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Stable Lead Staining Solution

A Stable Lead by Modification of Sato’s Method Lead staining solution: Calcined lead citrate - long term storage lead solution. Since the first introduction by Watson (1958), various lead stains have been developed in order to increase contrast and reduce contamination in sections for electron microscopy. One of the disadvantages of lead stains developed to date is that the staining solution is apt to produce precipitates of lead carbonate, resulting in difficulty for long-term storage of the stains. Now there is a new stable lead solution which is free from precipitates when kept at room temperature for over 1 year.


The stock lead solution is made up as follows:

Calcined Lead Citrate - 0.20 g
Lead nitrate - 0.15 g
Lead acetate - 0.15 g
Sodium citrate - 1.00 g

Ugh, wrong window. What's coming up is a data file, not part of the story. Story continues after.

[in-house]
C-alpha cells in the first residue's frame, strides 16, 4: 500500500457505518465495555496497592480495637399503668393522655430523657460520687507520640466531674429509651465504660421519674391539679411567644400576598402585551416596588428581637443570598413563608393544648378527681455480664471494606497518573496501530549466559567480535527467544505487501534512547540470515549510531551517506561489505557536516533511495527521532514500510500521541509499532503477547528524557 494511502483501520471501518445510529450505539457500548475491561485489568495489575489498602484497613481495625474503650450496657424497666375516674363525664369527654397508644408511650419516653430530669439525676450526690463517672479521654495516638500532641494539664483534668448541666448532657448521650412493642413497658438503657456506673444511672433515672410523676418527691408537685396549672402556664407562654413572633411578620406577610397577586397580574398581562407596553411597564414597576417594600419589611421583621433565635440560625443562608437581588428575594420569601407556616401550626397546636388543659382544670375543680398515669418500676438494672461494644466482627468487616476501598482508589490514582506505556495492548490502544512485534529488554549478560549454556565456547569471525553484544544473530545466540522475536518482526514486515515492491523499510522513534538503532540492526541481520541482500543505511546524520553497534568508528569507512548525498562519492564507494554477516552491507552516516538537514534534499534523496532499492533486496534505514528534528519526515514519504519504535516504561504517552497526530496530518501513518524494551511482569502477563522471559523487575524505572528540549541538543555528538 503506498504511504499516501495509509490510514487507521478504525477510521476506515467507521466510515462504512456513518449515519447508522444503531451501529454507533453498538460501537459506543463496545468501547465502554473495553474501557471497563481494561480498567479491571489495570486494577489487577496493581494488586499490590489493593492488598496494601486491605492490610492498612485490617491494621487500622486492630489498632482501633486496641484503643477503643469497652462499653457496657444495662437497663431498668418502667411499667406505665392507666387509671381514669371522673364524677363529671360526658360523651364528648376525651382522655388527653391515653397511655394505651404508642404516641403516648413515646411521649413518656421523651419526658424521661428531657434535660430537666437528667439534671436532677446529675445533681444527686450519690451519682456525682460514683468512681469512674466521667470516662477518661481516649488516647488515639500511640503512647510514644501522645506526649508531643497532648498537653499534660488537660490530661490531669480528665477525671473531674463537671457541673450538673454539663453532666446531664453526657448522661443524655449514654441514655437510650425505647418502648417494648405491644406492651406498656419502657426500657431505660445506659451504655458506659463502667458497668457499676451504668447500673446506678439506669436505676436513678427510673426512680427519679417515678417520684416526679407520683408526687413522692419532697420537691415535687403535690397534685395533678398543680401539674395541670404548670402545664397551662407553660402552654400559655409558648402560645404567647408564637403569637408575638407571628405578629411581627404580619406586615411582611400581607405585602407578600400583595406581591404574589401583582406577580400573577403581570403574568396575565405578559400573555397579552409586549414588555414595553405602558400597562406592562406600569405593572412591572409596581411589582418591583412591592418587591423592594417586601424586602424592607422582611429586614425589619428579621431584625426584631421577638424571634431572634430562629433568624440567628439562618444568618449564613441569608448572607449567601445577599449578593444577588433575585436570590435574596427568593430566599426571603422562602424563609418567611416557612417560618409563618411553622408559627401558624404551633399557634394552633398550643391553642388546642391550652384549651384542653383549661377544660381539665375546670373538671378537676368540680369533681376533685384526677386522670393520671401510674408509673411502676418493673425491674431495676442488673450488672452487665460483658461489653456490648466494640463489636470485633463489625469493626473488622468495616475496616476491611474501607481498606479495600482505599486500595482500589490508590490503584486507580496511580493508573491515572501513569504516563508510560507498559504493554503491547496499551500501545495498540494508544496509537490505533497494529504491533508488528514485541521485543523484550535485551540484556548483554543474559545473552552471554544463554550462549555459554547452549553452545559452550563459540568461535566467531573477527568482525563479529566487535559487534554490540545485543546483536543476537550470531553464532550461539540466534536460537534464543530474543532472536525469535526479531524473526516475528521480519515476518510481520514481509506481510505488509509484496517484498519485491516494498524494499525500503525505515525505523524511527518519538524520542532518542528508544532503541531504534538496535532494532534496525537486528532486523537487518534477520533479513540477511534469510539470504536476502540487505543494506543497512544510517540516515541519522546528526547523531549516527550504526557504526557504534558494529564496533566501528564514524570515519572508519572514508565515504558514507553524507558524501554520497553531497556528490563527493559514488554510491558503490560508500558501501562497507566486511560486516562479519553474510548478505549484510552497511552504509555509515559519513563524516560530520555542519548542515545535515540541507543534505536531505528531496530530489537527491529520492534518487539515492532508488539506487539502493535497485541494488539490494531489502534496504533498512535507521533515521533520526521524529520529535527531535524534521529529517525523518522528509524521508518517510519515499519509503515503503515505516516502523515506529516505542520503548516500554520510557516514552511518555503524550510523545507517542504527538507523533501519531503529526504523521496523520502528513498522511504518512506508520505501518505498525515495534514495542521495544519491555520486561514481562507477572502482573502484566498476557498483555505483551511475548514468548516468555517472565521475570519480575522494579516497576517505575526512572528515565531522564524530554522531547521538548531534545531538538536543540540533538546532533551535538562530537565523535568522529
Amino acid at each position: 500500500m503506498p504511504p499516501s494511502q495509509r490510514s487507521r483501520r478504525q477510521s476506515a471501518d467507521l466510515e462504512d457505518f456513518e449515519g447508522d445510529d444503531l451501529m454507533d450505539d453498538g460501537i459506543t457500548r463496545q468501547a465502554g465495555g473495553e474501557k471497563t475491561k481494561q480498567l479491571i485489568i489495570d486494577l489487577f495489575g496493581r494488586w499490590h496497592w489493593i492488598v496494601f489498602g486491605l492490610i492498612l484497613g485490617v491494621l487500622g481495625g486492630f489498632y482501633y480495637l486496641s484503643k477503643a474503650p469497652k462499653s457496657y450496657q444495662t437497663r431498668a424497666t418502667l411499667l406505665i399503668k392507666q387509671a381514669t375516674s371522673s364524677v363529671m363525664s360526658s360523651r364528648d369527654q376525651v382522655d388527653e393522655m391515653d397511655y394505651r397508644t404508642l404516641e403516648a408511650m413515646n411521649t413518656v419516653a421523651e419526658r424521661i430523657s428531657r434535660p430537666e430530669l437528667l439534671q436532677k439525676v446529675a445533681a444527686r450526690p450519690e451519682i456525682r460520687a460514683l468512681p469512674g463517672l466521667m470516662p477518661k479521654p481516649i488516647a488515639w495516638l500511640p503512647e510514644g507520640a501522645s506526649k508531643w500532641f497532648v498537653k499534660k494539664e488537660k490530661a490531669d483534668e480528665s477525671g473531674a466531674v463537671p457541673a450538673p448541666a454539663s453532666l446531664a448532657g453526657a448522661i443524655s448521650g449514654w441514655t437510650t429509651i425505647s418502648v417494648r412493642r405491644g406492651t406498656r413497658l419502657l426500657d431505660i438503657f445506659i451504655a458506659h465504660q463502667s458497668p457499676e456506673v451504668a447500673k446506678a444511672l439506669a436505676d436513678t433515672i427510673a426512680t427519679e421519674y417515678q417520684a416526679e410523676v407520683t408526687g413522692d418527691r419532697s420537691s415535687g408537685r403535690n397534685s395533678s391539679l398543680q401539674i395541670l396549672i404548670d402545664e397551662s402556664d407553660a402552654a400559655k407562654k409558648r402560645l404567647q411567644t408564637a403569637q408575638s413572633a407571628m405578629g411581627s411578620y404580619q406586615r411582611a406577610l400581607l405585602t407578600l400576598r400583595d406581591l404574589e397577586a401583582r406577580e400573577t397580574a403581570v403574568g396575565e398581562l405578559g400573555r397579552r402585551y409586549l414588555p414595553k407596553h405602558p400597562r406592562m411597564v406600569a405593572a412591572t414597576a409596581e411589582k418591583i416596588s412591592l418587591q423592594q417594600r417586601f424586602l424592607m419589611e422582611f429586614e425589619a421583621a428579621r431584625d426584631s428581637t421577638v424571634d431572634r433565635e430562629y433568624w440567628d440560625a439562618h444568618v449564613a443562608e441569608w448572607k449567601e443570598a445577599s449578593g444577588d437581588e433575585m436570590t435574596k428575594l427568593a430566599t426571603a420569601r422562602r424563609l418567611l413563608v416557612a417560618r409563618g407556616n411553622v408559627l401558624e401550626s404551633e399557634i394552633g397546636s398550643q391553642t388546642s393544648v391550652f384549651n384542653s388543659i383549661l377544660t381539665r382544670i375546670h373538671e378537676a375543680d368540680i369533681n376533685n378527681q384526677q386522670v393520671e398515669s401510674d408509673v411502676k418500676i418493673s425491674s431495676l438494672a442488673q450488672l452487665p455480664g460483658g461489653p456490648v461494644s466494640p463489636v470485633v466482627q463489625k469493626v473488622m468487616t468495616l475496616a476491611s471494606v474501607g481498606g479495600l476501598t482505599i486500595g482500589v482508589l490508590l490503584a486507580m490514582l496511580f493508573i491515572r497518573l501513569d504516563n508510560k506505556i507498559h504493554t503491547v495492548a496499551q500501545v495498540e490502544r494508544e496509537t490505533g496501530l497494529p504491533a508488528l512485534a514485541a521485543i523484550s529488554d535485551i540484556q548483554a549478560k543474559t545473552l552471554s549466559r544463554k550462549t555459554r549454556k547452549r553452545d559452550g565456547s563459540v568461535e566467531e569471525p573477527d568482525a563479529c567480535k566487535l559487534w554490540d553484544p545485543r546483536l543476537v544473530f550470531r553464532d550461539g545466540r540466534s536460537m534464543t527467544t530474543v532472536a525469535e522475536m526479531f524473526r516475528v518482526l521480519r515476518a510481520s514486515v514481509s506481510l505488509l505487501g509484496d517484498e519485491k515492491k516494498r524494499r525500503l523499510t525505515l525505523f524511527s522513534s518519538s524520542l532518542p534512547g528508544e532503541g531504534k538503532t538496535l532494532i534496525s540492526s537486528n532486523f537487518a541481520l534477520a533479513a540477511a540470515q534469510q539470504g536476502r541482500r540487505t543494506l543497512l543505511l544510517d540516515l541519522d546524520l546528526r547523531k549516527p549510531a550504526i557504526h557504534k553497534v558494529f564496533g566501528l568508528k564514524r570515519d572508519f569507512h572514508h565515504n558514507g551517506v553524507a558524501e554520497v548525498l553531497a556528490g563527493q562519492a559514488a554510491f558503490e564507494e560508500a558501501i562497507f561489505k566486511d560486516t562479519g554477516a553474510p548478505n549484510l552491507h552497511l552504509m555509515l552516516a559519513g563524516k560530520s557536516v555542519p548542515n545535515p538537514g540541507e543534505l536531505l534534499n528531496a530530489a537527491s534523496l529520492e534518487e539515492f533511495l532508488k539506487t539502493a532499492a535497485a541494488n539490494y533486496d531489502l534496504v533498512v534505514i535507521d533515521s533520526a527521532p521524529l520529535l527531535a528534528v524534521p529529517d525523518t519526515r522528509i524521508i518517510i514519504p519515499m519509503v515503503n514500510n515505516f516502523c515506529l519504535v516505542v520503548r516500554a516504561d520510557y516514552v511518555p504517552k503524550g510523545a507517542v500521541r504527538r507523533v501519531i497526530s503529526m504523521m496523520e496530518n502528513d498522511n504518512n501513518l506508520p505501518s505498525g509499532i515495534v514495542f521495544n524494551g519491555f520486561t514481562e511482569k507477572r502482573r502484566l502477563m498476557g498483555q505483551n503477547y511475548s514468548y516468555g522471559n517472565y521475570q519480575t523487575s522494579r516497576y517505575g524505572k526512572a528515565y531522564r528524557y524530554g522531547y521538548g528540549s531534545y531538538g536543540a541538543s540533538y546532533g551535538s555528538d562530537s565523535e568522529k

Distilled water - 41.00 ml


The calcined lead citrate is obtained by heating crystal lead citrate for several hours in a melting pot (200°C to 300°C) until the color changes to a light brownish yellow.

NOTE: Overheated lead citrate with a dark brownish or black color can’t be used.

The above reagents are placed in a 50 ml volumetric flask and mixed well to produce a yellowish milky solution. Then 9.0 ml of 1N NaOH is added to the solution and mixed well until the solution becomes clear with a light yellowish color. The solution is then transferred to an amber glass with a screw cap bottle for storage. The solution can be stored at room temperature or in the refrigerator for over 1 year.


Reference: Takamasa Hanaichi et al. (1986) “A Stable Lead by Modification of Sato’s Method”. J. Electron Microsc., Vol. 35. No. 3. 304-306.